Washington, DC – October 21, 2009 – (RealEstateRama) — Congressman Paul Hodes today wrote to House leadership in support of an extension of the first-time homebuyer tax credit. The $8,000 tax credit for individuals purchasing their first home is part of President Obama’s jobs and recovery plan, and is currently set to expire at the end of November 2009.
“This tax credit has helped New Hampshire families purchase their first home during a difficult economy,” said Congressman Hodes. “I look forward to working with Republicans and Democrats to extend this tax credit and provide relief to Granite State families in search of their first home.”
In the bipartisan letter, Congressman Hodes and his colleagues wrote, “With an average closing time of three months, many potential homebuyers are nearly out of time to use the credit – and an extension is needed for the credit to maximize its impact for both homebuyers and our housing market.” Since the tax credit passed in February, home sales have increased and prices have begun to stabilize. Despite this progress, the housing market remains fragile.
Earlier this month, Congressman Hodes voted for legislation that would extend the first time homebuyers tax credit through November 30, 2010 for members of the military who served on active duty for at least 90 days during 2009. The Service Members Home Ownership Tax Act of 2009 passed the House and is now awaiting action in the Senate. Veterans and other service members who are unable to take advantage of the tax credit should not miss their chance simply because their military assignment prevented them purchasing their first home.
“When our men and women in uniform come home from serving our country, they deserve our full support,” added Congressman Hodes. “This legislation will help Granite State veterans realize the dream of home ownership when they return home to their families.”
The full text of the letter is below:
Dear Speaker Pelosi and Minority Leader Boehner,
We write to you today in bipartisan agreement that the homebuyer tax credit should be extended. The federal government has pursued many avenues to ensure our economy can recover from the worst recession of our lives. Few efforts, however, have been as successful as the incentive given to first-time homebuyers.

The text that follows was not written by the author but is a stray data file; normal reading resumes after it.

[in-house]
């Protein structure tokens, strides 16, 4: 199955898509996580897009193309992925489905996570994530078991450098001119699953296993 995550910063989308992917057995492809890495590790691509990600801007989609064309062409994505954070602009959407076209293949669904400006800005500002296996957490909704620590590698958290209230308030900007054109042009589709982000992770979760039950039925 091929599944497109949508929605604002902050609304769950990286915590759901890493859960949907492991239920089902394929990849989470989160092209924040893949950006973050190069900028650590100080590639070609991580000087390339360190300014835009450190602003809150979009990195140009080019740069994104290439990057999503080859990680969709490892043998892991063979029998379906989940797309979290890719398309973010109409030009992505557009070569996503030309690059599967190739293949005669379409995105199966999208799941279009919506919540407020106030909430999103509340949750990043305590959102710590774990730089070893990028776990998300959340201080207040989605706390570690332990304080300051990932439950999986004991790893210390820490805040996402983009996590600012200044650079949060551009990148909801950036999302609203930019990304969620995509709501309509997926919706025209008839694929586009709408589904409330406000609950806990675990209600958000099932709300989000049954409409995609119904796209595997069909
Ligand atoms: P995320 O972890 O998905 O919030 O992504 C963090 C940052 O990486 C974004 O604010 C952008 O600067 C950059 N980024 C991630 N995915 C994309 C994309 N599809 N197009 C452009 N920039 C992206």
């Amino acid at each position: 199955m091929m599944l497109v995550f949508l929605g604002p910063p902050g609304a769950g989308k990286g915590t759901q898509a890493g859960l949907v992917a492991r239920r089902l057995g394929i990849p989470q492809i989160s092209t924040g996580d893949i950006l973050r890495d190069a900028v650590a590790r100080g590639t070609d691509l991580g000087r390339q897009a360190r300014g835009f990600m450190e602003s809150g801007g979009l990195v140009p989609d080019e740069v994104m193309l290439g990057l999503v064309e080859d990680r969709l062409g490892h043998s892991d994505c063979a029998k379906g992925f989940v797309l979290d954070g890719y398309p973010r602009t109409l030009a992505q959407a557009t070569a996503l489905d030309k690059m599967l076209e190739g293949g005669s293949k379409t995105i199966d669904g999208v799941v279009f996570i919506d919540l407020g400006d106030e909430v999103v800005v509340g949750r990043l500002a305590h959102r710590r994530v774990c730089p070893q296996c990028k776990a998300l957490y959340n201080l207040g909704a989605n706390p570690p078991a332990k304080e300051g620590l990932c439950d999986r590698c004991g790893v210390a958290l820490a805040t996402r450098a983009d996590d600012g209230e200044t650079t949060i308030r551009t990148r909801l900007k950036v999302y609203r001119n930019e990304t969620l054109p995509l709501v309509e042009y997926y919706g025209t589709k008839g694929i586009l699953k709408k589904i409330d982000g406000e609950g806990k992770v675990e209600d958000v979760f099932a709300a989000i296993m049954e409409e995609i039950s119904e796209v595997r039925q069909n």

Since the tax credit was expanded in February, we have seen house sales rise and glimpses of price stabilization. From April through July, we saw three straight months of rising prices of single family homes. The number of home sales rose 11 percent from May to June, the largest gain in eight years. In September, conservative economist Mark Zandi predicted the tax credit will contribute to 400,000 home sales and the Campbell Institute released a study concluding the tax credit contributed to 357,000 home sales between February and September of this year.
While these are positive signs for the housing market, the reality is that it remains extremely fragile. Home prices still remain 15 percent lower than a year ago and first-time homebuyers continue to make up a third of all buyers. At a time when billions are being offered to troubled financial institutions and mortgage rates remain borrower friendly, nothing is restoring confidence in the market like the first-time homebuyer tax credit. Yet, with an average closing time of three months, many potential homebuyers are nearly out of time to use the credit – and an extension is needed for the credit to maximize its impact for both homebuyers and our housing market.
While many of us have our own ideas of how to improve or expand the homebuyer tax credit, we can all agree that action is urgently needed on the credit before it expires at the end of November. As the House leadership prioritizes legislative action on provisions that will expire this year, we ask that you give full consideration to the homebuyer tax credit. We look forward to working with you to stabilize our nation’s housing market and strengthen our economy.